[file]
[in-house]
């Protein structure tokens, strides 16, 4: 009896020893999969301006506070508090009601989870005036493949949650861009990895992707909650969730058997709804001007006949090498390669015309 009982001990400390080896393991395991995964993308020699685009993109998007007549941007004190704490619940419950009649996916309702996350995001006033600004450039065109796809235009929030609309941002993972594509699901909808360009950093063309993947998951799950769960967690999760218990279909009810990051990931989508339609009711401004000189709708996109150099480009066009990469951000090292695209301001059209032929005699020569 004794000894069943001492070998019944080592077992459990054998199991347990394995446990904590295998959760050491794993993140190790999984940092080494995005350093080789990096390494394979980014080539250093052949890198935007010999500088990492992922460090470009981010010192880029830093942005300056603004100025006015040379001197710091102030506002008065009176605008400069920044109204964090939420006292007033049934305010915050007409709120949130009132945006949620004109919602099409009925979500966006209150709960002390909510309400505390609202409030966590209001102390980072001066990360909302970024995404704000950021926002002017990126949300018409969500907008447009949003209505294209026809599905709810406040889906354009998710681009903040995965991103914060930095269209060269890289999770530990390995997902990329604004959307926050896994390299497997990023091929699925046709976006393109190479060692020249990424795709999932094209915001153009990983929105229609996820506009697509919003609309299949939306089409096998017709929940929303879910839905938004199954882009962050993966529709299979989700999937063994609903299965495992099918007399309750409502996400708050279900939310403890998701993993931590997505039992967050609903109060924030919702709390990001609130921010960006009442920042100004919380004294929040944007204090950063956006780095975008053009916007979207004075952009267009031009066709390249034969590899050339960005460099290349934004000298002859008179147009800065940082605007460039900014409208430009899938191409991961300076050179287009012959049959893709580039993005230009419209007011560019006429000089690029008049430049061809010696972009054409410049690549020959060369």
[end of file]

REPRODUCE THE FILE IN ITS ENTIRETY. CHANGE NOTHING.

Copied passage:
[in-house]
């Protein structure tokens, strides 16, 4: 009896020893999969301006506070508090009601989870005036493949949650861009990895992707909650969730058997709804001007006949090498390669015309 009982001990400390080896393991395991995964993308020699685009993109998007007549941007004190704490619940419950009649996916309702996350995001006033600004450039065109796809235009929030609309941002993972594509699901909808360009950093063309993947998951799950769960967690999760218990279909009810990051990931989508339609009711401004000189709708996109150099480009066009990469951000090292695209301001059209032929005699020569 004794000894069943001492070998019944080592077992459990054998199991347990394995446990904590295998959760050491794993993140190790999984940092080494995005350093080789990096390494394979980014080539250093052949890198935007010999500088990492992922460090470009981010010192880029830093942005300056603004100025006015040379001197710091102030506002008065009176605008400069920044109204964090939420006292007033049934305010915050007409709120949130009132945006949620004109919602099409009925979500966006209150709960002390909510309400505390609202409030966590209001102390980072001066990360909302970024995404704000950021926002002017990126949300018409969500907008447009949003209505294209026809599905709810406040889906354009998710681009903040995965991103914060930095269209060269890289999770530990390995997902990329604004959307926050896994390299497997990023091929699925046709976006393109190479060692020249990424795709999932094209915001153009990983929105229609996820506009697509919003609309299949939306089409096998017709929940929303879910839905938004199954882009962050993966529709299979989700999937063994609903299965495992099918007399309750409502996400708050279900939310403890998701993993931590997505039992967050609903109060924030919702709390990001609130921010960006009442920042100004919380004294929040944007204090950063956006780095975008053009916007979207004075952009267009031009066709390249034969590899050339960005460099290349934004000298002859008179147009800065940082605007460039900014409208430009899938191409991961300076050179287009012959049959893709580039993005230009419209007011560019006429000089690029008049430049061809010696972009054409410049690549020959060369």